High schools in Florida may begin cracking down on students suspected of using performance-enhancing drugs, or PEDs.
Following the accusations that a clinic in Florida provided PEDs to professional baseball players like superstar Alex Rodriguez, allegations arose that the same clinic also provided the substances to high school athletes.
The Miami Herald reported this week that at least two current high school seniors and five college students were at one time clients of Biogenesis of America, the anti-aging clinic that Major League Baseball investigated for distributing PEDs.
The Florida High School Athletic Association now says it wants to encourage school districts to crack down on such abuses by testing high school athletes for performance enhancers.
"We must draw a line in the sand against performance-enhancing drugs," the athletic association's executive director, Roger Dearing, said on a conference call with multiple media outlets, adding,remain "School districts simply cannot tolerate coaches who encourage or look the other way when they know student-athletes are using performance-enhancing drugs."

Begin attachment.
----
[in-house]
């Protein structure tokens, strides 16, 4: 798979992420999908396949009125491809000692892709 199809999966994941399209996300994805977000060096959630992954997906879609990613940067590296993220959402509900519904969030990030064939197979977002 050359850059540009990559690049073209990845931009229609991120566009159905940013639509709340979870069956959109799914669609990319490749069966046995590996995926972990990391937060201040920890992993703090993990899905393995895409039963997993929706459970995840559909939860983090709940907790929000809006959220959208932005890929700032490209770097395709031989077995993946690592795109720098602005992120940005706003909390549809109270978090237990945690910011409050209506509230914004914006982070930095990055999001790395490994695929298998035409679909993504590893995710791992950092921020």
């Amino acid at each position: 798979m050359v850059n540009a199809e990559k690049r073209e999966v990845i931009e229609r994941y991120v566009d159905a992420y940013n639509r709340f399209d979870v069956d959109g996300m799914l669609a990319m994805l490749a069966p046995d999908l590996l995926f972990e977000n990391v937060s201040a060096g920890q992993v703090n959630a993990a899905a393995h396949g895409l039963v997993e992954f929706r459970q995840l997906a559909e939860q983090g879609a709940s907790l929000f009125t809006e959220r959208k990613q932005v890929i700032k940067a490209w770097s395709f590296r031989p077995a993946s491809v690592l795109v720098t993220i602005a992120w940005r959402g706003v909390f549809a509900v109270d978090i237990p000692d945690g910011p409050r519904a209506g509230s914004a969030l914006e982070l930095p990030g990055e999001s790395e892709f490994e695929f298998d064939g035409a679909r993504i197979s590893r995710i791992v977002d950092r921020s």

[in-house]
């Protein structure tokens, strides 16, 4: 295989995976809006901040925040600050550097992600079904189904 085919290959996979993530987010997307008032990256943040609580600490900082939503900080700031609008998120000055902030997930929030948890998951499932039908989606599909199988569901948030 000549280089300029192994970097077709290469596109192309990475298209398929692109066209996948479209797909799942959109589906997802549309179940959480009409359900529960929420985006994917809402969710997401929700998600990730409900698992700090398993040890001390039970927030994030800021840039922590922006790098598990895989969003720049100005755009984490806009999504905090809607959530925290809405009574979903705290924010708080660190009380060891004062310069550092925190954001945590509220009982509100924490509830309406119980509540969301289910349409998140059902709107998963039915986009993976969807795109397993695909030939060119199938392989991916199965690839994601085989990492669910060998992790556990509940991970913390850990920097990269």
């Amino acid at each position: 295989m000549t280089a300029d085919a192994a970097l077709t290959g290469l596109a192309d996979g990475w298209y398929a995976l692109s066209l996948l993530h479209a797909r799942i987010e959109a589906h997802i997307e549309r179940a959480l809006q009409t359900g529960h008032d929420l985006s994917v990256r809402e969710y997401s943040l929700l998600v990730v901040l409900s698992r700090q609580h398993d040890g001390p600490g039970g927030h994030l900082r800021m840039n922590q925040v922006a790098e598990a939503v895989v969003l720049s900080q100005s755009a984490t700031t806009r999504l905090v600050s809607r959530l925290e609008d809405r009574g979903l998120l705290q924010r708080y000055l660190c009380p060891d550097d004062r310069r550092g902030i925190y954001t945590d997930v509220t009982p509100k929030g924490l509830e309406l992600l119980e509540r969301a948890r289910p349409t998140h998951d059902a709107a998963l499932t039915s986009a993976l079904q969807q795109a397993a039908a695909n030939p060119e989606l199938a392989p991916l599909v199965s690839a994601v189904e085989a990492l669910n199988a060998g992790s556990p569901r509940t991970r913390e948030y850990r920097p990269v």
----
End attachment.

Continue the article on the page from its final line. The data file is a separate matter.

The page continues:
While Dearing recognized that it would be unrealistic for schools to test all 283,000 of Florida's high school student athletes –- especially given the high costs of such tests –- he expressed confidence that schools would be able to implement an effective testing system.
“There’s no way we can test every child," he said, "but we can ask school districts if they can test kids who are under suspicion of using PEDs.”
He went on to say that communities should take responsibility for ensuring that schools are drug-free environments.
“The [Florida High School Athletic Association]'s overriding priority is the safety, well-being and constructive development of young student-athletes, whose bodies and character are still forming,” Dearing said. “Performance-enhancing drugs undermine every aspect of this goal, and so it is imperative that our student-athletes adhere to a zero-tolerance policy toward these inherently unfair and dangerous substances.”
The athletic association's plan comes on the heels of the MLB's suspension of New York Yankee Alex Rodriguez and 12 other MLB players amid findings that linked them to Biogenesis and performance-enhancing drugs.